A positive correlation was found between AST and degree of inflammatory activity in which higher AST was associated with higher grades (HAI) of HCV related chronic hepatitis. No correlation was observed between grading and staging of chronic hepatitis and ALT or total bilirubin. There was statistically significant negative correlation between serum viral load and HAI index in both GII and GIII, (p < 0.0001and p = 0.02 respectively) in which the score of HAI increase with the decrease of serum viral load but no statistically significant correlation was detected between fibrosis and serum viral load in GII and GIII. Histopathological examination of HCC cases revealed 6 (24%) well differentiated tumours, 12 (48%) moderately differentiated and 7 (28%) poorly differentiated tumours.

The median value of calculated endogenous reference of PKR gene expression in liver tissue in GI was 24 with (IQR of 23–26) while in GII 23 with (IQR of 2–24) and in GIII, the median value was 211 with (IQR of 28–213). PKR gene expression in liver tissues of GIII was exactly the same in tumorous and non-tumorous tissue. Mann–Whitney test showed that there was a significant elevation in median levels of PKR gene expression in GI (P = 0.023) as compared with GII. Also a very highly significant increase in PKR gene expression was observed in GIII (P < 0.0001) as compared with GII. The results of quantitation of HCV and PKR in both group II and III are shown in (Tables 1 and 2). A significant negative correlation was detected between PKR gene expression in liver tissue and serum viral load in HCV-4 patients and those with HCV-4 related HCC as shown in (Table 3). On the other hand, (Table 4) shows a significant positive correlation between PKR gene expression in liver tissue and both HAI and stage of fibrosis in these studied groups (P < 0.0001 and P < 0.004 respectively). There was no correlation between PKR gene expression in liver tissue and age, ALT, AST, bilirubin, AFP and degree of differentiation in HCC.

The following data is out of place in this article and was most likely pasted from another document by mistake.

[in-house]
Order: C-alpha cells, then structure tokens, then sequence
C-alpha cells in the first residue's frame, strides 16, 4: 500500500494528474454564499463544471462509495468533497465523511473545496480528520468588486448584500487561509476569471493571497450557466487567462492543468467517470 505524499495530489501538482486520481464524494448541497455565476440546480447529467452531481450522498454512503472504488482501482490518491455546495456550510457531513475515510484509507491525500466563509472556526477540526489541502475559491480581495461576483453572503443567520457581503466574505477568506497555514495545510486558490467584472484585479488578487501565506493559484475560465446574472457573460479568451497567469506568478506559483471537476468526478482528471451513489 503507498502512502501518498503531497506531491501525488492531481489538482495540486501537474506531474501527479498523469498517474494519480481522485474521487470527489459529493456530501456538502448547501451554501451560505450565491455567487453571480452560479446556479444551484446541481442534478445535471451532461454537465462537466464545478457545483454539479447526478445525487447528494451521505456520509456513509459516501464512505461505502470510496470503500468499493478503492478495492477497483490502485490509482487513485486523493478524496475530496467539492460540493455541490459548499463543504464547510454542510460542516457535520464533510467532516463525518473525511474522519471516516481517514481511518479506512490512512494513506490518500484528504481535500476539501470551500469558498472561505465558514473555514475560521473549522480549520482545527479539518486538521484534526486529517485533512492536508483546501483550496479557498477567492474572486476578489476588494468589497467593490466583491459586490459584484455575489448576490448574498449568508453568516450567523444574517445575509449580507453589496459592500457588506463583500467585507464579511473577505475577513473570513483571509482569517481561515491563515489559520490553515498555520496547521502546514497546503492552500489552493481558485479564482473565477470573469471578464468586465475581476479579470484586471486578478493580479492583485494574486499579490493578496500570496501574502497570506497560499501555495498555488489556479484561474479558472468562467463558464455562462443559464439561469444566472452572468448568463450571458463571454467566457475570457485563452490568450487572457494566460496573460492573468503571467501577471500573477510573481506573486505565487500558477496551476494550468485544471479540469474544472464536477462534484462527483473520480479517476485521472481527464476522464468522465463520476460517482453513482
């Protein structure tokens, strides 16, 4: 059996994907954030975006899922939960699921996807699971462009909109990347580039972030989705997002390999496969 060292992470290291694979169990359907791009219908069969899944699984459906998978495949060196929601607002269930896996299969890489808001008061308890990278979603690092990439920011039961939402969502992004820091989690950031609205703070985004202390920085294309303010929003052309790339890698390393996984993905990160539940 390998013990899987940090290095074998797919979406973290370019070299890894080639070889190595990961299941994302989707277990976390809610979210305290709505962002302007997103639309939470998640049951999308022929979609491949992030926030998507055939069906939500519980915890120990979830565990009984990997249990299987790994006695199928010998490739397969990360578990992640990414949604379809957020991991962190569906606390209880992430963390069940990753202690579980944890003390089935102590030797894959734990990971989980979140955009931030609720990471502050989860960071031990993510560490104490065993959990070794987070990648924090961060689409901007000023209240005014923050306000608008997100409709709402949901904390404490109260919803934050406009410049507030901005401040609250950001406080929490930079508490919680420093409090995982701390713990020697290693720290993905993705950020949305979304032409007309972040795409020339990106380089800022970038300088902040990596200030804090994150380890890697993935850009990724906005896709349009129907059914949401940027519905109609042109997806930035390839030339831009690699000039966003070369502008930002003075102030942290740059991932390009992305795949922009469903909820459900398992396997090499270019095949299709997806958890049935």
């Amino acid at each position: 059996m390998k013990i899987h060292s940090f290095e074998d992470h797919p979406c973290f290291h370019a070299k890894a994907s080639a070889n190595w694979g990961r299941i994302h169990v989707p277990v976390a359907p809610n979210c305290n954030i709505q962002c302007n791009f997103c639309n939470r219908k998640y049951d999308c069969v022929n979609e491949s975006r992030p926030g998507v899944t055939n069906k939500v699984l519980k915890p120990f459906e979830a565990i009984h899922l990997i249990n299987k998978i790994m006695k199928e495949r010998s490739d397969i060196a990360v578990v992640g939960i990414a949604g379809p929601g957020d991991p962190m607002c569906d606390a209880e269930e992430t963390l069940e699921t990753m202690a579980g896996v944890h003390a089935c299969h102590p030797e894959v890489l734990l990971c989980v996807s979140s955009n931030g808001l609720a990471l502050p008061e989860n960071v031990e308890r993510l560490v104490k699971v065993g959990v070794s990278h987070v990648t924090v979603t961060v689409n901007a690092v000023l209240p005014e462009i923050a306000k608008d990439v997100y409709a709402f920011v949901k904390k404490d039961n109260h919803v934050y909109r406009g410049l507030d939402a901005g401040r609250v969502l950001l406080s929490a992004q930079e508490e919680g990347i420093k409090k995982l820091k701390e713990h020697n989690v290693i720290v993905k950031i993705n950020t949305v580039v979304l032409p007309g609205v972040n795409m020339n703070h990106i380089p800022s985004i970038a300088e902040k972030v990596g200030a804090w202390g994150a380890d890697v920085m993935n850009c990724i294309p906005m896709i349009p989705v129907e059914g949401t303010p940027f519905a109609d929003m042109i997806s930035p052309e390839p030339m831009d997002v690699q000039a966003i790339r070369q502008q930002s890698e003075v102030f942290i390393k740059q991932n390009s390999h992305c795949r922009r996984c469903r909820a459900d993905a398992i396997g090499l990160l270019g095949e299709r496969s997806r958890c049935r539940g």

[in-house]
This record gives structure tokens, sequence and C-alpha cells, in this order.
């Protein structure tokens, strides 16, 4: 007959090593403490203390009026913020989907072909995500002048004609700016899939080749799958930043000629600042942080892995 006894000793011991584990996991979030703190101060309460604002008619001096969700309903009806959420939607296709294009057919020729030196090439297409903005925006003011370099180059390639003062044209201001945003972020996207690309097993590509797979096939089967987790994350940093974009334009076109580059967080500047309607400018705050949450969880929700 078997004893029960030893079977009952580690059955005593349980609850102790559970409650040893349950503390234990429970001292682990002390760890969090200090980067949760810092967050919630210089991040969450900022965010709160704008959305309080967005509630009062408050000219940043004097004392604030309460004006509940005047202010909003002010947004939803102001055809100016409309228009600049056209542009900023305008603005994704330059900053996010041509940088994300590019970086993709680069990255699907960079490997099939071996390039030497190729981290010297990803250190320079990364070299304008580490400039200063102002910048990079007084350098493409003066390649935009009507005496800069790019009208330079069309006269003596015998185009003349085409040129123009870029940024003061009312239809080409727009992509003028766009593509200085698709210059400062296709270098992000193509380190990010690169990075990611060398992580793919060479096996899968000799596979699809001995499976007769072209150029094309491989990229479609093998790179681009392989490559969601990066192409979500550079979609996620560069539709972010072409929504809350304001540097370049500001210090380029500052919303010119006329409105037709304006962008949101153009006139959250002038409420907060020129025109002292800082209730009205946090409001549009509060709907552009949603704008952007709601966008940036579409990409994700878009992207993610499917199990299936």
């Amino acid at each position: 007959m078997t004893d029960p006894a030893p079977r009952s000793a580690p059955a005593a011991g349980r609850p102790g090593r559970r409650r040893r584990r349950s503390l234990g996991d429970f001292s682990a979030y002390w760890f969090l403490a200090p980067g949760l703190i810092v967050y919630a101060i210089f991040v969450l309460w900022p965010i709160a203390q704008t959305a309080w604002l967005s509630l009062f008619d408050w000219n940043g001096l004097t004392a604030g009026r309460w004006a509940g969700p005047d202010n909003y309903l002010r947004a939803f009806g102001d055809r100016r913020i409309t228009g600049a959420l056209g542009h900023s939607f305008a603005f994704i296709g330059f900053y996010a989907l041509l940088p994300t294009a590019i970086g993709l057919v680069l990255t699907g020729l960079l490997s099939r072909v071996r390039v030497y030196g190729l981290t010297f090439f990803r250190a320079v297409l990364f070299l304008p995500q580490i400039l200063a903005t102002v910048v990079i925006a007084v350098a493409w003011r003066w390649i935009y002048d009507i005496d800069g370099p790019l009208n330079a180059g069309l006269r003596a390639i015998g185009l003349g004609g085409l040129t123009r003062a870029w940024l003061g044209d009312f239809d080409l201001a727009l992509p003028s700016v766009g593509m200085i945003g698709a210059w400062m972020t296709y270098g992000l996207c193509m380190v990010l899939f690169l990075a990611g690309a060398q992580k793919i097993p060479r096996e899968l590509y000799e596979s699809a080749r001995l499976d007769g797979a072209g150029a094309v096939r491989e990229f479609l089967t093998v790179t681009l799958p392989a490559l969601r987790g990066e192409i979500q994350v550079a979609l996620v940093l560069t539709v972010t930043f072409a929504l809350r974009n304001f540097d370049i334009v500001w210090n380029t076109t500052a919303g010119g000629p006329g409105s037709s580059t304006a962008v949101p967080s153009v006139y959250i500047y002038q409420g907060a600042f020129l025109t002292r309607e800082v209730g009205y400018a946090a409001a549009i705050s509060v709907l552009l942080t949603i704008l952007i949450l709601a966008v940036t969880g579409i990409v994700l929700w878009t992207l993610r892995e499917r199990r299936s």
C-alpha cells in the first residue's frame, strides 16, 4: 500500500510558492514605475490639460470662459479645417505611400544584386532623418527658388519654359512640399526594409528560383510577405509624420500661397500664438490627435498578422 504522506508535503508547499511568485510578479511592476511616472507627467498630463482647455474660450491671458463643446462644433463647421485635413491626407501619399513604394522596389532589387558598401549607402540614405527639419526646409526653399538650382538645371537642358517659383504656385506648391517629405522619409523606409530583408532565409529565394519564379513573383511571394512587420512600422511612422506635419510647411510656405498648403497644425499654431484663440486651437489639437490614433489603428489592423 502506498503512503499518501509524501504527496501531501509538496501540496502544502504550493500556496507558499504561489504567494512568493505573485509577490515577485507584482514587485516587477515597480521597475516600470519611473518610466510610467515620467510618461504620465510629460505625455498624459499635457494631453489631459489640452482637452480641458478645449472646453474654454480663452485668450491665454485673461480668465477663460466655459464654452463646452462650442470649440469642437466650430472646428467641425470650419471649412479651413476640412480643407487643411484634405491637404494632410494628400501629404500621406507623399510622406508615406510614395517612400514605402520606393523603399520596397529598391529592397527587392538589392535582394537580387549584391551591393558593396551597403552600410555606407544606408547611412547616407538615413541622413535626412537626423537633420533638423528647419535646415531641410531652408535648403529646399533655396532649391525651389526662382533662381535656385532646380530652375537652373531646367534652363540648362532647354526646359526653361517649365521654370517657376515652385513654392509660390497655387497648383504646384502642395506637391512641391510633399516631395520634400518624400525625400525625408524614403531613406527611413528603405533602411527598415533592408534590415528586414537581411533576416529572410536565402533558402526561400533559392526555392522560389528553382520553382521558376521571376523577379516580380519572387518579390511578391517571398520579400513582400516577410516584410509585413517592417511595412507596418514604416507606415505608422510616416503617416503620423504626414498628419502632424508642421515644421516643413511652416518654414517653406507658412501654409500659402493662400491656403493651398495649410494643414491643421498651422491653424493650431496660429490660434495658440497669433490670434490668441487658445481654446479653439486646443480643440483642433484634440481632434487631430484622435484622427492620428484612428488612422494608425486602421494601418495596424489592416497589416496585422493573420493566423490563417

Table 1. List of PCR results in HCV related chronic liver disease patients (group II)

Table 2. List of PCR results in HCV related HCC patients (group III)

Table 3. Correlation between hepatitis C virus quantitation in serum and protein Kinase R in liver tissue

Table 4. Correlation between grading and staging of chronic hepatitis and protein kinase R in liver tissue

PKR gene quantification was found to be a reliable test to predict HCC development and a cut-off value of 27 was obtained with high sensitivity, specificity and diagnostic accuracy, in which cases with PKR >27 were more likely to be involved with HCC than those with level <27 (P < 0.0001) as shown in (Figure 1).

thumbnailFigure 1. Sensitivity and specificity of protein kinase R (PKR) quantitation in liver tissue: Receiver Operating Characteristic (ROC) curve showing highly statistically significant results in which AUC (area under the curve) is 99% and the best cut off value PKR gene expression is 27 with sensitivity of 96%, specificity of 96%, PPV of 96% and NPV of 96% with a diagnostic accuracy of 96% (P<0.0001). Cases with PKR >27 are more likely to be involved with HCC than those with level <27 (odd ratio = 24, 95%CI: 3.5 to 164).

Discussion